Not only is L.A. a fitting destination for a player whose nickname is “Hollywood,” but it gives her an ideal mentor in Nneka Ogwumike, whom Carter calls “the most mature player I’ve ever played with.”
In addition to trying to rebuild its franchise without longtime star Parker, the Sparks also had to contend with injury woes last season.
Chiney Ogwumike played in only seven games in her first on-court action since 2019, battling knee soreness stemming from knee and Achilles surgeries in 2014 and 2016, respectively. Aware of the toll a season takes on her body, Ogwumike has a personal army of support staff that includes an osteopath, a physical therapist, a track coach, a strength coach and a basketball coach. After Ogwumike averaged career lows in points (seven) and rebounds (4.1) last year, her team helped her “start from scratch.”
“The last few years was just about trying to address the issue,” Ogwumike said. Now, she wants not to “put a Band-Aid on it, but actually create a solution.”
The Sparks pieced together a younger, deeper roster this offseason through trades and free agency. A look at the new roster for the 2022 season.
Guard Kristi Toliver missed 13 games because of an eye injury and a broken finger. The 35-year-old Dallas Mavericks assistant coach averaged only 9.4 points and 2.9 assists per game last year, her lowest marks for a season since 2010, but her impact went beyond the raw numbers. The Sparks were 2-11 without her last year.
Forward Jasmine Walker, the No. 7 overall pick in 2021, is at full strength after recovering from a torn ACL suffered in the second game of her rookie season.
Nneka Ogwumike, whose left knee injury contributed to her controversial snub from the U.S. Olympic roster, averaged 14.5 points and 6.5 rebounds per game last season while missing 14 games. When asked about her health entering this season, the former Stanford star grinned and said: “My left knee feels like my right knee.”
The 2016 most valuable player turns 31 in July. The knee sprain she suffered was the most significant injury of her career. Not only are the signs of an 11-year professional career beginning to show but add in the burden of leading the WNBA players association through negotiations for a collective bargaining agreement and the pandemic.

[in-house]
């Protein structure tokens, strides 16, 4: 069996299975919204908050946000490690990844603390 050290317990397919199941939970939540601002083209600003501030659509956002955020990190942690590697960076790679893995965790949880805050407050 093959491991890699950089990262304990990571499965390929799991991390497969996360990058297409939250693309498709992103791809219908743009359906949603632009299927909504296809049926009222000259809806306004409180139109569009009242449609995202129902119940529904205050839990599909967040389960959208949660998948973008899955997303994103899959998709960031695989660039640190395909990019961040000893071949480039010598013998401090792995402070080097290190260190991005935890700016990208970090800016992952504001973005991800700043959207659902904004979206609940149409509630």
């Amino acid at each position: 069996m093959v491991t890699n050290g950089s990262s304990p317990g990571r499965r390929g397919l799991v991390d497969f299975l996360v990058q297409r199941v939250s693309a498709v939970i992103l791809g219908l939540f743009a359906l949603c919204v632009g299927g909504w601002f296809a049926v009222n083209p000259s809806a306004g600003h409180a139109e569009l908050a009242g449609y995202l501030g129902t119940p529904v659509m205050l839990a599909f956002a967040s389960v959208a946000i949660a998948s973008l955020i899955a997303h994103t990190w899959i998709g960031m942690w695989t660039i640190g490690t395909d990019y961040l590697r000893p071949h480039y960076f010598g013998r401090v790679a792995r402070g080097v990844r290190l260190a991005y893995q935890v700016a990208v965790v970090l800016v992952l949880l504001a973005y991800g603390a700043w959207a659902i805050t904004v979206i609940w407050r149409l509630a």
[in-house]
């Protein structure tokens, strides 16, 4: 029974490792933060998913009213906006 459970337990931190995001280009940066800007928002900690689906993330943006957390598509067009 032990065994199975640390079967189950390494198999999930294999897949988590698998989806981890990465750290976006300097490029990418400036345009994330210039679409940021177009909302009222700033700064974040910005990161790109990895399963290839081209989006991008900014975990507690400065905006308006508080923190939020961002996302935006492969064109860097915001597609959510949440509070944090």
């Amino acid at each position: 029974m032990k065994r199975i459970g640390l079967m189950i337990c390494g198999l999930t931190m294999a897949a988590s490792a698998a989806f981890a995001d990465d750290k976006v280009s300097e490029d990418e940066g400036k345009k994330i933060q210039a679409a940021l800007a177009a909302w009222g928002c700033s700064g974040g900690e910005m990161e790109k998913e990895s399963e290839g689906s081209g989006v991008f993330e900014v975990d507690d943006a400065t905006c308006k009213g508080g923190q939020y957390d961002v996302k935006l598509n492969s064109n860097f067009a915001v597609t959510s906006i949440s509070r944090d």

“She’s taken so many years of her career to focus on other people,” Chiney Ogwumike said of her sister. “This is the first time where she can finally start focusing on herself again.”
Fisher said he believes it is the organization’s “responsibility” to surround Nneka Ogwumike with talent to lessen her load and keep the team relevant during the next stage of her career. Ogwumike played 31.7 minutes per game last year, the most for her in a season since 2015.
Sparking some offense
The injuries hurt the Sparks most on offense, where they averaged a league-worst 72.8 points per game. It was the fewest for a Sparks team since 2009.
Nneka Ogwumike said the first step to fixing the anemic offense is staying healthy. The roster moves should help.
Adding Cambage to a frontcourt with both Ogwumike sisters gives the Sparks plenty of post options. Canada can stabilize the guard position with her speed next to Toliver while helping mentor Carter. Samuelson is a career 42.6% three-point shooter.
Any offensive improvement, combined with the Sparks’ defensive track record under Fisher, should put the team firmly in the playoff chase. Led by defensive guru Latricia Trammell, the Sparks have ranked third in defensive rating in each of Fisher’s three years as head coach.
Thuc Nhi Nguyen covers college sports and the NBA for the Los Angeles Times. She previously covered UCLA, professional soccer and preps for the Southern California News Group. Because she doesn’t use her University of Washington mathematics degree for work, it makes great decoration in her parents’ Seattle home.